WCW Blog

The Women Change Worlds blog of the Wellesley Centers for Women (WCW) encourages WCW scholars and colleagues to respond to current news and events; disseminate research findings, expertise, and commentary; and both pose and answer questions about issues that put women's perspectives and concerns at the center of the discussion.

Reflections on a time in Cabo Verde

Cabo Verde Flag

This article was originally posted by Natália Marques on her Medium blog on June 4, 2018.

I landed in Cape Verde on June 17th. I’ve been here for a while already, but as someone who has just spent the last four months away from home, I know that the adjustment period to living in a foreign country lasts essentially the entire time you are there.

I’m here as part of an internship with the Center for Research on Women and Families (CIGEF). My internship involves participation in a much larger project of labor inclusion for the young women of the community of Bela Vista, Praia. As an intern, I will be conducting workshops on the topic of women’s empowerment, and gender-based violence, as a way to contribute to the end goal of including the women of Bela Vista in the formal labor force. Luckily, I will not be working alone, I will be partnering with Mira, a student studying English at the University of Cape Verde (UNI-CV). Together, we will be researching gender-based violence and leading these workshops.

Last week, I visited Bela Vista. It does not look radically different from other parts of Praia, apart from a larger prevalence of spontaneous settlement housing. Those who cannot afford regular housing will stake their claim to a plot of land by building a tiny, one-room structure, and then slowly adding on to it as they are able. This type of housing often lacks basics such as running water and bathrooms.

Many members of the community, notably the women, are employed in the informal sector. This means that the women that I pass by every day on my way to CIGEF, selling fruit, candy, or cigarettes on the sidewalk, might be from the community of Bela Vista, and might be the women who I end up working with closely.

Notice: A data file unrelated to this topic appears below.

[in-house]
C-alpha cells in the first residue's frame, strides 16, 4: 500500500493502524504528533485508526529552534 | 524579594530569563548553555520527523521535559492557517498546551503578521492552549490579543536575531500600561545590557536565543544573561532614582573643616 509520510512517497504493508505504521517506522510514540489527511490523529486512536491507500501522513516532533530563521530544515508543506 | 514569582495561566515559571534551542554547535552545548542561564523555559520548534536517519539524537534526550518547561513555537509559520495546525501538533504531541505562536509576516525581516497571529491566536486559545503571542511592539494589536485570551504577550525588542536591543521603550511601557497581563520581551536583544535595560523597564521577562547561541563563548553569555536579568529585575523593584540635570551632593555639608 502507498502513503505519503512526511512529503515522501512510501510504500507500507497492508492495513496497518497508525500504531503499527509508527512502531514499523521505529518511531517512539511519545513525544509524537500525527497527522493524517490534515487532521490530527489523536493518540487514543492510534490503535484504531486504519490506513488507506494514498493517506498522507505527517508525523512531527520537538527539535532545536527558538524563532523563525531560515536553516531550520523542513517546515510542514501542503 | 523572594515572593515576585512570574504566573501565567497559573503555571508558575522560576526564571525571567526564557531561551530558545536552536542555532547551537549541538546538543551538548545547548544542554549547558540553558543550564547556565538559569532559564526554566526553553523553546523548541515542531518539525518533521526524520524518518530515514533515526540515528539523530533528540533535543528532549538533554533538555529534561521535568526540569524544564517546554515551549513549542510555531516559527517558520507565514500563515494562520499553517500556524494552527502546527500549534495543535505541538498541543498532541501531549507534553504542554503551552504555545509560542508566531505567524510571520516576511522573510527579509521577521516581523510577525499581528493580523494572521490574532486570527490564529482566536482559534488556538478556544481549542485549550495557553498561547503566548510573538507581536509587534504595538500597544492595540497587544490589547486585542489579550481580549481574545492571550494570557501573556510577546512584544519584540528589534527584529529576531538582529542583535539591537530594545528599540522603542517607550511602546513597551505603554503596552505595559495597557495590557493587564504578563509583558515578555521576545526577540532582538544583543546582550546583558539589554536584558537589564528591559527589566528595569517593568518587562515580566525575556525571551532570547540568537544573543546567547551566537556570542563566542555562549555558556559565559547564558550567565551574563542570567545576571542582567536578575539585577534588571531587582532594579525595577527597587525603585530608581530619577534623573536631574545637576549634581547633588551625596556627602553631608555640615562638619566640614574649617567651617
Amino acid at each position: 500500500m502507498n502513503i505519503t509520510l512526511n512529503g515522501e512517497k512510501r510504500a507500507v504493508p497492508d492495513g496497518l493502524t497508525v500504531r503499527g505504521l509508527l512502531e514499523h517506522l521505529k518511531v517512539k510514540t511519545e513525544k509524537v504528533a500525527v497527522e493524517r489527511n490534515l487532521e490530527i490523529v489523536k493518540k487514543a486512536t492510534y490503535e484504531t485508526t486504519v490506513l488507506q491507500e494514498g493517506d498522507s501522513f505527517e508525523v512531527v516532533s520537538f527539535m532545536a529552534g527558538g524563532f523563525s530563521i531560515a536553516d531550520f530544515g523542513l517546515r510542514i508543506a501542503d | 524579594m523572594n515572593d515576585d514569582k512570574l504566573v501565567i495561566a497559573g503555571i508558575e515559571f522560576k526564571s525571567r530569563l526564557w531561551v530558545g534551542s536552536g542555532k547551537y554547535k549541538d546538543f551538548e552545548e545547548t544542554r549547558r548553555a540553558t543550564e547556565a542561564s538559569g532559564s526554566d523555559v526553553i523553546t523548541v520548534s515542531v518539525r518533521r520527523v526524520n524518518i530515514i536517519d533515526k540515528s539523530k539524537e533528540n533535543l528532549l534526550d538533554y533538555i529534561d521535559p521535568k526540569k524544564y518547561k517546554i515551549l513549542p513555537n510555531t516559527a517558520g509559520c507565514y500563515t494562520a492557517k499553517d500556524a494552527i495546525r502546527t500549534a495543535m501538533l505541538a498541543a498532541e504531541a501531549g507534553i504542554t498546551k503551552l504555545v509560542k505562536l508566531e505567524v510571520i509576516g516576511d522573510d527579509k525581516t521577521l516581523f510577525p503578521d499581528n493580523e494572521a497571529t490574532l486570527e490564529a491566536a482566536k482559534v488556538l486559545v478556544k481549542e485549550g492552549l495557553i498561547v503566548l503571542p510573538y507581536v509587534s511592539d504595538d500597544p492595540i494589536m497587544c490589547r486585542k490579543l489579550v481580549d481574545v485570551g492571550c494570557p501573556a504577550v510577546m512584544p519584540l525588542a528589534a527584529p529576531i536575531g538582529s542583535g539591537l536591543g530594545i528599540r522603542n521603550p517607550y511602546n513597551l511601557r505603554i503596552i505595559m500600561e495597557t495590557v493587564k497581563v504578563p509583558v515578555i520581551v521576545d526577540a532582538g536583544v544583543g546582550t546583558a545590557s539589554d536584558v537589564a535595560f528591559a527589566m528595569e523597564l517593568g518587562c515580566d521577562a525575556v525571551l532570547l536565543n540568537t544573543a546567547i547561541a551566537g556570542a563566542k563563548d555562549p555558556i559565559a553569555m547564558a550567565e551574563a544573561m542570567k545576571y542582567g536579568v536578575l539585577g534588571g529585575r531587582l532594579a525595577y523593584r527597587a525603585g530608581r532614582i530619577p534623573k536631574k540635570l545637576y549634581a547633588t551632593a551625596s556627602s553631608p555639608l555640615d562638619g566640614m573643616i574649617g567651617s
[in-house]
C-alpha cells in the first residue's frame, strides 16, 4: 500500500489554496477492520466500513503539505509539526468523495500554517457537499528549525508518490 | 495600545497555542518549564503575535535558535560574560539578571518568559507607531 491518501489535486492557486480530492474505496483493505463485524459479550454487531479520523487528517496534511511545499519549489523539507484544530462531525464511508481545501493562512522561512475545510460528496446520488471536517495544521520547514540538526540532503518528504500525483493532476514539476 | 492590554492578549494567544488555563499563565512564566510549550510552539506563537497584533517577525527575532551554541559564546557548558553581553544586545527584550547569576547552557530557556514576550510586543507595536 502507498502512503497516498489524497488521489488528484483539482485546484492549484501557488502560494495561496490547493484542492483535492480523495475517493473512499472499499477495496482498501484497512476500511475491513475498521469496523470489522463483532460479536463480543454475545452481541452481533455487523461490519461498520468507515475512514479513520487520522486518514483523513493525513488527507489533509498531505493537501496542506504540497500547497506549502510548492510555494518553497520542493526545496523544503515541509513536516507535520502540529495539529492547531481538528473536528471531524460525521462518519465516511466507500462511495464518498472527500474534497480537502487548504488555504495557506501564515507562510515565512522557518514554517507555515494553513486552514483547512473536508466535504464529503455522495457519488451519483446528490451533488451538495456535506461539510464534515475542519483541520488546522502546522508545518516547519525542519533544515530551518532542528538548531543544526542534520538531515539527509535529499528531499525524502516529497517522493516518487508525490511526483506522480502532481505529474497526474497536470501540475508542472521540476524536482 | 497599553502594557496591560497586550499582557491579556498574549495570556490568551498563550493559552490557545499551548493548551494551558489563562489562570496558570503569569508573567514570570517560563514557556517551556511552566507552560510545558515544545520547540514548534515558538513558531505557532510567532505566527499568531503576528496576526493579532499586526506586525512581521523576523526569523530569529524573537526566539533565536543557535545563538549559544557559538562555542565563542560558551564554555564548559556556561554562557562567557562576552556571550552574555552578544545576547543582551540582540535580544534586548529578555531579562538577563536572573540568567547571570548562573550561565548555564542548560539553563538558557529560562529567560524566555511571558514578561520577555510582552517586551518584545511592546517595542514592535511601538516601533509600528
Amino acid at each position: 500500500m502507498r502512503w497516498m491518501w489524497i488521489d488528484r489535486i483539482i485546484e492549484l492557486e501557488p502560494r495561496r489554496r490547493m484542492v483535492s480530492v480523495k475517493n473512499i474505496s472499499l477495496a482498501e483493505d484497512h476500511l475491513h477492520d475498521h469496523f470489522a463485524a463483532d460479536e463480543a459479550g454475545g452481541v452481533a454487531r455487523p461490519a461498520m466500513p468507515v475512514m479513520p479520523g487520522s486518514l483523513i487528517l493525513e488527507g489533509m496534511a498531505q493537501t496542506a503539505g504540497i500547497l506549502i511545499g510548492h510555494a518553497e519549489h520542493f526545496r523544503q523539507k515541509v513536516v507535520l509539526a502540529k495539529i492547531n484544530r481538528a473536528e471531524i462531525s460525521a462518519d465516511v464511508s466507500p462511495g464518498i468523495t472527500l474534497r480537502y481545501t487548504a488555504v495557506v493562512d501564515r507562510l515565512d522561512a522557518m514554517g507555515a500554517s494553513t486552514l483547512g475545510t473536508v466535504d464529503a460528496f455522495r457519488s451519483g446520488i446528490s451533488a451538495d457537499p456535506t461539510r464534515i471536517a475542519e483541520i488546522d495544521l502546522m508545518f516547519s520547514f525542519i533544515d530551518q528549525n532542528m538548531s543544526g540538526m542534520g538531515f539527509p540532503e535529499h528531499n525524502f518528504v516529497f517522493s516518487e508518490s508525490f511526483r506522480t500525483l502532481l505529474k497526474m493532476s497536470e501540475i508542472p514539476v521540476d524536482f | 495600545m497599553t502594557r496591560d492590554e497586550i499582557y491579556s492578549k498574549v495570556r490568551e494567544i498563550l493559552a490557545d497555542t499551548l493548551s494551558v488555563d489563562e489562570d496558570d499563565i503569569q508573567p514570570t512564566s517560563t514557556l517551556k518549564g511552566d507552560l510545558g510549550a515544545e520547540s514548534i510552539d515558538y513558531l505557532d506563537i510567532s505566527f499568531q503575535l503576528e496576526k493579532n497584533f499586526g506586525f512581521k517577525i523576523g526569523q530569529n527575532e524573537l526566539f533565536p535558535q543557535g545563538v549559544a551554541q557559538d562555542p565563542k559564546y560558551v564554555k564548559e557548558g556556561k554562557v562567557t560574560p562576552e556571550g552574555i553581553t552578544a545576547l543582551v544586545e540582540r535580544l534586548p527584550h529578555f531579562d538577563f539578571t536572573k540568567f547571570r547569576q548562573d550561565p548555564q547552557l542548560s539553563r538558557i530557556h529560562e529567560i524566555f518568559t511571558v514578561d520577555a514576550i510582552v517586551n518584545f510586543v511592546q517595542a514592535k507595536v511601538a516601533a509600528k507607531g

Based on what I have learned so far, Bela Vista has been characterized as an underserved community. But there is always so much more to a place than it being “underserved”, and I am eager to learn more about Bela Vista’s people and their celebrations, past-times, diversity, food, apart from only their struggles. I was very glad to visit Bela Vista’s community center last week, where I will be holding the workshops.

That being said, I also do want to focus on the struggles of the people of Bela Vista in a more productive way, as in, are there community leaders that are currently fighting for better conditions for the community? Who are they, and what exactly are they concentrating on?

Especially as I am doing research and leading workshops on the issue of gender-based violence, which from what I hear is a prominent issue in Cape Verde. How to the women of Bela Vista understand gender-based violence as an issue in their lives? How do they understand gender, as it applies to them? Do they see obvious, unchanging biological differences between men and women? Do they see a need for women to be liberated?

I am extremely curious to know how these women conceptualize the world around them, as it relates to issues of gender. And I have started reading critical pedagogy, and an important principle that stood out has been that there are no new ideas that I can introduce as an educator. I am not here to teach these women anything new about their lives, I am not here to tell them that they are oppressed, that they must memorize and regurgitate the latest gender theories that I learned in college. I am here to “lend theoretical coherence to available evidence” (as Theodore Mills Norton states). If a theory is valid, the evidence of it is out there in the world. If the women of Bela Vista are deeply affected by gender-based violence, and this violence is mass violence that has the potential to poison an entire community from within, and the only way this violence can be combated is through a radical feminist understanding of the world, then these women and I can work cooperatively to stitch together the evidence that proves this to be the case. If this cannot be done, then the theories and the teaching methodology have failed in their principal objective: to remain rooted in reality. These theories are on trial here, not the “correctness” of theoretical knowledge of Cape Verdean women.

Therefore I want to be the type of educator that challenges both herself and her students to sift through evidence and reach conclusions together. I don’t want to teach anyone anything really, because I don’t think I know much at this point in my life, and because I am very aware of the implications of a white western woman educating proletarian African women. I am very aware of the choices I must make as someone who has been tasked as an educator within a group of people who will share radically different experiences from myself. Intersectionality theorists such as Crenshaw argue that sexism is not universally experienced by all women. Women who grew up in Bela Vista might have very different ideas of gender, and the role it plays in their community. I must learn from them as much as they must learn from me.